To accommodate the ever increasing number of mariapoliti there were numerous families of Primiero who offered their homes with genuine hospitality.Bed bases and mattresses were divided and shared. In the house of the Turra, at Col, in the summers of '57 and '59, Chiara was accommodated with some of her companions: a coming and going of people, including personalities such as Father Lombardi and several Bishops, made it in fact the heart of the Mariapoli. Chiara understood that permanent Mariapoli could be born. On 22 September 1956, in fact, with Mariapoli concluded, she wrote an article for the newspaper Città Nuova in which she anticipated the reality of future citadels of the Movement. Today, there are 22 citadels in 19 countries, generally developed, and with their own characteristics.

Hall of Sunday meetings of the Mariapoli in the second half of the 1950s, a place in which to  deepen one's spirituality, where people and groups of different backgrounds met, and communicated testimonies, also through songs and comedies. From year to year the Mariapoli of Primiero became more numerous, numbering 12,000 presences in the summer of 1959.

A destination for short walks, it offers a magnificent panorama of the valley: the darting rays of light of the Sun the moment it had set seemed to Chiara a symbol of the Verb as "the splendour of the Father". In those rays, the path that each person is called to follow, coming ever closer to the others while approaching God.

Inherited by Lia Brunet, one of them, Chiara and some companions arrived at this hut in the summer of '49: a small refuge, a kitchenette, a ladder leading to the attic, where corn and beans were being dried, and where the visitors laid out modest beds. It was the cohabitation, founded on mutual love in a time of particular illuminations, that resulted in the name of "Baita Paradise"

Chiara came here every day with the focolarine for meditation in the afternoon. In her meditations and profoundly listening to what God may have wanted to suggest to her, she welcomed - not without wonder - particular insights on many realities of faith, realities that she would immediately communicate to her companions.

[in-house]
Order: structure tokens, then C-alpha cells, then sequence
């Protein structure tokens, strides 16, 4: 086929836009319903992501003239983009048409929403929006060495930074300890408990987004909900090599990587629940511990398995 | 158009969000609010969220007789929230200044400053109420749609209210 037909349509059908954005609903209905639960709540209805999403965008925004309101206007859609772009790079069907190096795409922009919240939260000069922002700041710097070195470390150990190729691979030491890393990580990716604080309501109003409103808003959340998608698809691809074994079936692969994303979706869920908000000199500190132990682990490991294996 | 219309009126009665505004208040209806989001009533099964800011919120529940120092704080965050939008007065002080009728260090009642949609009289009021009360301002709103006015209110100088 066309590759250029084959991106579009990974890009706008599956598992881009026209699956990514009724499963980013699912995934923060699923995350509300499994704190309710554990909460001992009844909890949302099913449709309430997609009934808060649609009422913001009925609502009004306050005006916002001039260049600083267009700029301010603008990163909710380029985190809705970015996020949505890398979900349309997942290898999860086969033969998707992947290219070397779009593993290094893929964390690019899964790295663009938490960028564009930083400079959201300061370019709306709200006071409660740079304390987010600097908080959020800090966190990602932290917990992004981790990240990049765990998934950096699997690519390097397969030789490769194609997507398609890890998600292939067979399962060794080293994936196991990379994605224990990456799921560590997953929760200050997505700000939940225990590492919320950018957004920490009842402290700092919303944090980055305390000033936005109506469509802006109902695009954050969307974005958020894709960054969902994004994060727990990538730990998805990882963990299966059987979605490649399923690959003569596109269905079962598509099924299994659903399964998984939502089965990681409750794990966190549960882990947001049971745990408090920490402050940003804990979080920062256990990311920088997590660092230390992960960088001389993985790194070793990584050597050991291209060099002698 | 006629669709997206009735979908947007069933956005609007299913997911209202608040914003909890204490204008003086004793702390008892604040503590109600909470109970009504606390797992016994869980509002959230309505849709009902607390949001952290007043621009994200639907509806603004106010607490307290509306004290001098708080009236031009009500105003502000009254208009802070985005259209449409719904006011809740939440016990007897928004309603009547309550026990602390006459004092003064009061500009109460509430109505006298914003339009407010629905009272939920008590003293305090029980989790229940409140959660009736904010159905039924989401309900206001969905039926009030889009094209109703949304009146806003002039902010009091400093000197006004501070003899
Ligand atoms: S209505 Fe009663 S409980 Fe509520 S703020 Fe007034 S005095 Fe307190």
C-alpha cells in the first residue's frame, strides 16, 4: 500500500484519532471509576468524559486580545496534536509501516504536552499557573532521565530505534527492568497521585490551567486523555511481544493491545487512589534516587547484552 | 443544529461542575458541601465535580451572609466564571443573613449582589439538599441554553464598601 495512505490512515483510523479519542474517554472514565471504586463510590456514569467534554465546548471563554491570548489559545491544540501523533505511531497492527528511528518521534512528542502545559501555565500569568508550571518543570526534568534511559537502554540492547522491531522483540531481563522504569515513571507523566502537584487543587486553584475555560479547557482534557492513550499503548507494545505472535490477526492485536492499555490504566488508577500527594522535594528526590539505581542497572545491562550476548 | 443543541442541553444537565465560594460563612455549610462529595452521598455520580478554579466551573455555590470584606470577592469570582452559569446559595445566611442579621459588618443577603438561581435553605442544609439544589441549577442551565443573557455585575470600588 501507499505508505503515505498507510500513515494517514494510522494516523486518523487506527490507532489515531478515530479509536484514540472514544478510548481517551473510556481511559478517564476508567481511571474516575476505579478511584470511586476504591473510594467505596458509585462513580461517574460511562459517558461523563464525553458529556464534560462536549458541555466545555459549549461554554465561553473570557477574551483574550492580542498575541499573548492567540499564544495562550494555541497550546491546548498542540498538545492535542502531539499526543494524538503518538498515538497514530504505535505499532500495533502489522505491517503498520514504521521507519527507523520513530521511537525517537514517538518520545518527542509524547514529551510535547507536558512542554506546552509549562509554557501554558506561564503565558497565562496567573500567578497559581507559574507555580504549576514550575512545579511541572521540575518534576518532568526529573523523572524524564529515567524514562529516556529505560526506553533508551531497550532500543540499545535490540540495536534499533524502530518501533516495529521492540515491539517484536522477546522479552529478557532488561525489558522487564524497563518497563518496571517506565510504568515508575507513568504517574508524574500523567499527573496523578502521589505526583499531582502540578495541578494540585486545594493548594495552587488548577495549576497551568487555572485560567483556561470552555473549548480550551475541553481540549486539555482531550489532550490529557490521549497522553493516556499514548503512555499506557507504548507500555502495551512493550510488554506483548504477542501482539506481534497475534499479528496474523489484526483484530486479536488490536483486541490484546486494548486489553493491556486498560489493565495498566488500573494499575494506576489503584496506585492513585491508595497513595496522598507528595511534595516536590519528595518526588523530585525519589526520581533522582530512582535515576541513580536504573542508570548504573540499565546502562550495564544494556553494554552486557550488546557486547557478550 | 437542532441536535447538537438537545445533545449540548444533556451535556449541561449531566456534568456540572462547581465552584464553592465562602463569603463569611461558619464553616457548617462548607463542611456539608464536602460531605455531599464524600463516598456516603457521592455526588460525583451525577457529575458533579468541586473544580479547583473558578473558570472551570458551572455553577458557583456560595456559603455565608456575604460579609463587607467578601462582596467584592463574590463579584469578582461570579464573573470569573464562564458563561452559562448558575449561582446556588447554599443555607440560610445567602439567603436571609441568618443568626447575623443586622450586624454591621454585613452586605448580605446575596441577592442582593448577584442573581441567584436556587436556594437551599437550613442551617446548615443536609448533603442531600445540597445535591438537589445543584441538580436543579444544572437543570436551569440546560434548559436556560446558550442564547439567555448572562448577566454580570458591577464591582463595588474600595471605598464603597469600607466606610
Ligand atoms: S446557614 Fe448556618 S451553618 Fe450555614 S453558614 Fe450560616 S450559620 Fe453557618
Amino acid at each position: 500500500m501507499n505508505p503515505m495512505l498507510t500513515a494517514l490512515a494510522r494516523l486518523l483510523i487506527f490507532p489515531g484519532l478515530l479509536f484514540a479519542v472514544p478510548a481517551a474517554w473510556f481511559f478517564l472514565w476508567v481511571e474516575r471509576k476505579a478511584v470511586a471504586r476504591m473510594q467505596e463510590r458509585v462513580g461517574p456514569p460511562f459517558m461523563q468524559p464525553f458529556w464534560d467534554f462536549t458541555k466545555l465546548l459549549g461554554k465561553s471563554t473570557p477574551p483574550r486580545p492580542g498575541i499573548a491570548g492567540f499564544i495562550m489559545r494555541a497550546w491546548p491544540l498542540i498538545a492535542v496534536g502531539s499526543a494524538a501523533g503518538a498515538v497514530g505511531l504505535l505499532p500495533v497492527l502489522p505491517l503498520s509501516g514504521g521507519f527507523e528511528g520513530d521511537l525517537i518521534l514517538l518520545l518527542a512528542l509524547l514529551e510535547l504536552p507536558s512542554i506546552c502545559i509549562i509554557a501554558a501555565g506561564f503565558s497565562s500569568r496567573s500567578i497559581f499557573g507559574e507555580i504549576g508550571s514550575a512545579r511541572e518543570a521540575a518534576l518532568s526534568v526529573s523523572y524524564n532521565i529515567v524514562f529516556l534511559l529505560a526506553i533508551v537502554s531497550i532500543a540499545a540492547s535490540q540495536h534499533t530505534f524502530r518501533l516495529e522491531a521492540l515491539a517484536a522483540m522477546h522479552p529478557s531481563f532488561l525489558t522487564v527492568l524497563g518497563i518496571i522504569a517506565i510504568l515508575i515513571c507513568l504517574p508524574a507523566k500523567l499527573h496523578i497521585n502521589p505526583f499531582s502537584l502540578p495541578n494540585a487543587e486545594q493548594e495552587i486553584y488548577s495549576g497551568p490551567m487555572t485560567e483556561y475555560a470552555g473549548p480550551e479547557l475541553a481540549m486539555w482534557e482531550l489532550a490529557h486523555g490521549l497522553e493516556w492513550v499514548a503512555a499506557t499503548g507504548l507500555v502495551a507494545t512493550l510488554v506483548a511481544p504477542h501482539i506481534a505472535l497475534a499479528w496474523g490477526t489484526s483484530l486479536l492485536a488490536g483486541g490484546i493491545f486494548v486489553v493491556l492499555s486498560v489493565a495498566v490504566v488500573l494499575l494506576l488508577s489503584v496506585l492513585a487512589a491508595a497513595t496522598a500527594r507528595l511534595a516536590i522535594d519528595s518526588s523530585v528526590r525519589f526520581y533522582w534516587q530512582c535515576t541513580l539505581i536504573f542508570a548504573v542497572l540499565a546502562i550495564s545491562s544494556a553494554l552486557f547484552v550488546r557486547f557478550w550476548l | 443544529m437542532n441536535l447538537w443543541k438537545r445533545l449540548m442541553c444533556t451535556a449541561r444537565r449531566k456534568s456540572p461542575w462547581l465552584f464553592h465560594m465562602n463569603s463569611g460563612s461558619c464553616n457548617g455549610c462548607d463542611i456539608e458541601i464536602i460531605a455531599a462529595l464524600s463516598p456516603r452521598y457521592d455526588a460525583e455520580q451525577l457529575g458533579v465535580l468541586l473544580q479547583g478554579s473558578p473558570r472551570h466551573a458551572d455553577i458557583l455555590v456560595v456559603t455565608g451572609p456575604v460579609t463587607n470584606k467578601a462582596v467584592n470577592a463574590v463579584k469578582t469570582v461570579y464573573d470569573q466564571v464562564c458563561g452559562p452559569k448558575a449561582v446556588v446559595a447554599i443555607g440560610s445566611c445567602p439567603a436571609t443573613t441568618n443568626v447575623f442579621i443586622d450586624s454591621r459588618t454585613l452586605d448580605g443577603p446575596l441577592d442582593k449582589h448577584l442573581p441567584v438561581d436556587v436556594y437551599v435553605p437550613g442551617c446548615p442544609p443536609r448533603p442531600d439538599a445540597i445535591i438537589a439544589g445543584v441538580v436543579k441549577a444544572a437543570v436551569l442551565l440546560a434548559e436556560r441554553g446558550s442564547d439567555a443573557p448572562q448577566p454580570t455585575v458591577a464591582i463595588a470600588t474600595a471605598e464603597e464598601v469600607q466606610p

Upon a summit next to the wild Pala della Madonna, in Val Canali, above the Treviso Refuge, in the Group of the Pale of San Martino, in 1959, two mountaineers of Tonadico, Michele Gadenz and Tullio Bonat, assigned the name of Campanile Mariapoli, to seal their love for the valley for their guests who arrived from all over the world.

The peace of the meadow and of the Welsperg lake, next to the historic villa in Val Canali,  are one of the destinations of the mariapoliti trips. Seeing the peaks reflected there, Chiara, lover of philosophy, reinterpreted Plato and his myth of the cave on "ideas" of things and on their "reality".

At Boaletti, next to the first hydroelectric plant of Primiero, was built a small chapel called Madonna della Luce.The hikes into nature inspired in Chiara  a page of high spirituality, which she would subsequently call "Maria, flower of humanity".

In the rare splendour of the Dolomites, today declared a World Heritage Site by UNESCO, the Pale di San Martino offer a unique scenery of pointed peaks and incredible rock cathedrals.And Baita Segantini is one of the best observation points there. During the Mariapoli, nature was for Chiara a great inspiration: "…I had the impression of perceiving the presence of God in all things".